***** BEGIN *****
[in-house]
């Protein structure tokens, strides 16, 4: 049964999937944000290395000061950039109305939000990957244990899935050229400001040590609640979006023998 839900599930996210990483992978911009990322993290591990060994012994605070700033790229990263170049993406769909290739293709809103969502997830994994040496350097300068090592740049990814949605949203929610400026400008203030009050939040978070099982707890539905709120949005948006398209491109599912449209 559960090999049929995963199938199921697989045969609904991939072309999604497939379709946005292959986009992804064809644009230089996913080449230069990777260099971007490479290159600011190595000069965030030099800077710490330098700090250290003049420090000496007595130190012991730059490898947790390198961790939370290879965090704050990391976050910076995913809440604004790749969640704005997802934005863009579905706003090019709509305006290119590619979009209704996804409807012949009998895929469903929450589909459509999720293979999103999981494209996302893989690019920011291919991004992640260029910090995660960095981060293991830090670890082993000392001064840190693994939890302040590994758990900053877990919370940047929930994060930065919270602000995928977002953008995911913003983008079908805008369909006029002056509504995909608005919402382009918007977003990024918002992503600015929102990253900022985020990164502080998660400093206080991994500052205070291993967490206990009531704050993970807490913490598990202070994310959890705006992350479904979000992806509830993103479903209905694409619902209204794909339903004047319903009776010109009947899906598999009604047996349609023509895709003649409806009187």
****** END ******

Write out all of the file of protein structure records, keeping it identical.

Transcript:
[in-house]
């Protein structure tokens, strides 16, 4: 049964999937944000290395000061950039109305939000990957244990899935050229400001040590609640979006023998 839900599930996210990483992978911009990322993290591990060994012994605070700033790229990263170049993406769909290739293709809103969502997830994994040496350097300068090592740049990814949605949203929610400026400008203030009050939040978070099982707890539905709120949005948006398209491109599912449209 559960090999049929995963199938199921697989045969609904991939072309999604497939379709946005292959986009992804064809644009230089996913080449230069990777260099971007490479290159600011190595000069965030030099800077710490330098700090250290003049420090000496007595130190012991730059490898947790390198961790939370290879965090704050990391976050910076995913809440604004790749969640704005997802934005863009579905706003090019709509305006290119590619979009209704996804409807012949009998895929469903929450589909459509999720293979999103999981494209996302893989690019920011291919991004992640260029910090995660960095981060293991830090670890082993000392001064840190693994939890302040590994758990900053877990919370940047929930994060930065919270602000995928977002953008995911913003983008079908805008369909006029002056509504995909608005919402382009918007977003990024918002992503600015929102990253900022985020990164502080998660400093206080991994500052205070291993967490206990009531704050993970807490913490598990202070994310959890705006992350479904979000992806509830993103479903209905694409619902209204794909339903004047319903009776010109009947899906598999009604047996349609023509895709003649409806009187």